The purpose of this system study was to compare the performance and fuel consumption of a pure fuel cell vehicle ( i.e. with no battery included) with an internal combustion engine (ICE) vehicle of similar weight in different drive cycles. Both light and heavy duty vehicles are studied.
For light duty vehicles, the New European drive cycle, NEDC [70/220/EEC], the FTP75 [EPA] and a Swedish driving pattern from the city of Lund [ Ericsson, 2000 ] are utilised. The fuel consumption for these drive cycles was compared with ICE vehicles of similar weight, an Ibiza Stella 1.4 (year 2000) from Seat and a Volvo 960 2.5 E sedan (year 1995). For heavy duty vehicles, urban buses in this study, two drive cycles were employed, the synthetic CBD14 and the real bus route 85 from Gothenburg, Sweden.
It can be concluded that marked improvements in fuel economy can be achieved for hydrogen-fuelled light and heavy duty vehicles. The fuel consumption of a small fuel cell vehicle was 50% less than the corresponding ICE vehicle in both the NEDC and the FTP75. With proper dimensioning of the system components, e.g. the engine, further reductions in fuel consumption can be achieved. The range of more than 500 km with 5 kg of hydrogen in a 345 bar fuel tank was comparable to an ICE vehicle. If the pressure is raised to 690 bar, a driving range of 600 km could be achieved. As the auxiliary system counteracts the increase in fuel cell efficiency, raising the minimum operating voltage from 0.6 to 0.75 V in a 50 kW fuel cell system, provides only a 5% reduction in fuel consumption. A fuel cell bus operated in the CBD14 and the bus route 85, compared with diesel-fuelled urban bus of similar weight, demonstrates a reduction in fuel consumption of 33 and 37 % respectively.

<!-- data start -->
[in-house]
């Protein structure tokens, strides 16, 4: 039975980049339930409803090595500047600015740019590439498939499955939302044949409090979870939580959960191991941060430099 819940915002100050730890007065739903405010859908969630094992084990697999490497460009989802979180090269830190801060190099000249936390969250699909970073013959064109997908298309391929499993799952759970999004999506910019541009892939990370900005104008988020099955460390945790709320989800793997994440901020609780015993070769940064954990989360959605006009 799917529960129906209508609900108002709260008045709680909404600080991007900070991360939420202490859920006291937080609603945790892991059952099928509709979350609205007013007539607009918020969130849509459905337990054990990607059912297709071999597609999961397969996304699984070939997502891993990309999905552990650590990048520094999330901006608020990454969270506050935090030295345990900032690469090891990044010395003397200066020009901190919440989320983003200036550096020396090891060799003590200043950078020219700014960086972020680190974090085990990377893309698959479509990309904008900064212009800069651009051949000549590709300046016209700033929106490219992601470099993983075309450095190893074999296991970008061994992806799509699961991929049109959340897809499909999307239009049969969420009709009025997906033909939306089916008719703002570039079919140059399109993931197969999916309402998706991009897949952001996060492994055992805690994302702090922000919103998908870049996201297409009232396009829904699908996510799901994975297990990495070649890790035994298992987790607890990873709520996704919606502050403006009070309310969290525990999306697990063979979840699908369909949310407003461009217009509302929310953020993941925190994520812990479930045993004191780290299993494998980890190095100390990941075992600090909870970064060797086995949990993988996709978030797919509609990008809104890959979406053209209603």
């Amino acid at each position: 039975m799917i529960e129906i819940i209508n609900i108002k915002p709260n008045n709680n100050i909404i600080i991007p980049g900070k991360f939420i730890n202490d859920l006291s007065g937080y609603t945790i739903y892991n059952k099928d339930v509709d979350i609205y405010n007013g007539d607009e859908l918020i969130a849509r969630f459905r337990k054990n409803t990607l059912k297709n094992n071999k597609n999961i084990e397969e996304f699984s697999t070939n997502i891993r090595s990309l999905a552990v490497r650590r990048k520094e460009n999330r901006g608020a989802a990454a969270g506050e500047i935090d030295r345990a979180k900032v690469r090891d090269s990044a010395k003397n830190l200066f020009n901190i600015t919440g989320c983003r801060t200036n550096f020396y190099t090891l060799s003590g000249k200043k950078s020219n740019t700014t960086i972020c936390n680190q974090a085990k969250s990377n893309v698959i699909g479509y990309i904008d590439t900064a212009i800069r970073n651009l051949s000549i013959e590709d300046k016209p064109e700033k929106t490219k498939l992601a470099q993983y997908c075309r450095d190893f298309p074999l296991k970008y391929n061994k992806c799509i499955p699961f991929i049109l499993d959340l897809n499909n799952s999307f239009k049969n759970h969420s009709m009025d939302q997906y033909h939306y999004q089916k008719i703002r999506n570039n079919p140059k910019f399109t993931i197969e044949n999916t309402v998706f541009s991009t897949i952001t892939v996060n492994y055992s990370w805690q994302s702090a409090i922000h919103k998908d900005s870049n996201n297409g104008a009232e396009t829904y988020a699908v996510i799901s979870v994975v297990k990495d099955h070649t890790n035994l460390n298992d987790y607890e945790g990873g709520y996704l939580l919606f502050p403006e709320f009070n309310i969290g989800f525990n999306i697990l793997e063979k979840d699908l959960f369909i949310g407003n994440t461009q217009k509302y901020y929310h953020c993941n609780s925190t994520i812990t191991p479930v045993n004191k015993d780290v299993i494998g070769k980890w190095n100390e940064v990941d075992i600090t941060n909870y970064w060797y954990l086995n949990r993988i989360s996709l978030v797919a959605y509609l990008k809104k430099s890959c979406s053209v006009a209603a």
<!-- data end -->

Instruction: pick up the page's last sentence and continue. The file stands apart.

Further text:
2001. 417-426 p.